“We were together for seven years, Michael. You don’t care at all?” I asked, my voice sounding like I was pleading with him.

“I care as much as you cared three years ago,” Michael said coldly, his gaze steady as he looked me in the eyes.

I shook my head because I’d cared, I really had, about our relationship, about us. It’d been a relief, yes, to meet Kayla, to get to know her, to fall in love with her and get the confirmation that I could have the life I’d always told Michael I wanted. To get married, buy a house, to have children, maybe even grandchildren. He’d always grabbed my hand or kissed me on the cheek and told me that I could have that, that he wanted that too. And I didn’t think he was lying, but it wasn’t the same, it had never been the same as dating a girl in high school. I’d never had to deal with the disapproval of my friends and family; the only person who had ever really even supported our relationship was Alexis and it had still taken her three years to get used to the idea. Everything that I doubted I could have with Michael was what I had with Kayla. But Kayla had never changed what I felt toward Michael and the life I had with him. I’d cared, but it felt nice to just feel normal for once.

Regardless, I still walked out the door and let it shut behind me because Michael didn’t look like he was willing to listen to me and anyways, he was right, I should be with Kayla right now. Talking to Michael hadn’t really changed anything, I still felt hurt and overwhelmed. If anything, it had just added to my current frustration. Everything with Michael still felt open-ended, even if it wasn’t. I wondered if I’d always feel like that in regards to Michael. Like there should have been more because whatever our relationship may have lacked, there was something there that I didn’t have with Kayla and that I selfishly hoped he didn’t have with Evan. Because in all seven years of being with Michael, even when things were bad, even when we fought and went to sleep angry, I was never not glad to wake up and find him next to me.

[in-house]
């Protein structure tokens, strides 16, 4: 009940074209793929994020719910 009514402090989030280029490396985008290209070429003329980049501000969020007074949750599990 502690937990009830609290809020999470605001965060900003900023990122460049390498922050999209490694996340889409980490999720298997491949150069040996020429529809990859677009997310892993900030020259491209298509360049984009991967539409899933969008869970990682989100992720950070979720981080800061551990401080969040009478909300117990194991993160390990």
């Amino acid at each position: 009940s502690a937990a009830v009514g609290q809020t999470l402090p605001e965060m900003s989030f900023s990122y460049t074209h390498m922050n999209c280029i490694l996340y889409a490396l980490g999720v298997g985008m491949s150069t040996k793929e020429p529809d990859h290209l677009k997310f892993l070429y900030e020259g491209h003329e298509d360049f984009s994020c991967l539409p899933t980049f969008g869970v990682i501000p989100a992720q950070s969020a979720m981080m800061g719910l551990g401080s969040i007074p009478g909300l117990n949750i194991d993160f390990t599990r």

I generally don’t like author’s notes but oh well:

1.) My general process is to edit something until I do a read-through where I can’t find a mistake. However, I have read this ten times and found problems every single times and I need to move on with my life and from this post. So, sorry about the mistakes.

2.) I’ve argued with myself a bit about whether or not I wanted and/or needed to add a note about this. From my point of view, I don’t think I’m making any biphobic or homophobic statements in this story but I also don’t want anyone to in anyway misinterpret my intentions. Robert is 100% in love with Kayla. And he was 100% in love with Michael. There’s a recurring theme of soulmates in a lot of my work, which might be why his romantic attraction and interests tend toward Michael stronger, but definitely not because I consider any relationship to be more valid than the other.

Along the same line of thinking, Robert did not cheat on Michael with someone of the opposite sex because I agree with the rhetoric that that’s just what bisexual people do, I tried to be as transparent as possible in that he cheated on him because he himself did not want to be bisexual. And finally, the word bisexual is never used in this story is because many bisexual people end up either identifying or being represented by other people as either straight or gay depending on who their partner ends up being or who they’ve been with in the past, which in turn ends up invalidating either their past or current relationship. I think it is clear that invalidating the person who Robert spent seven years of his life with or invalidating his wife who he is trying to start a family with would be incorrect because those are two people and two relationships that he unarguably cares about. The point was to show that and I hope that came through.

xxx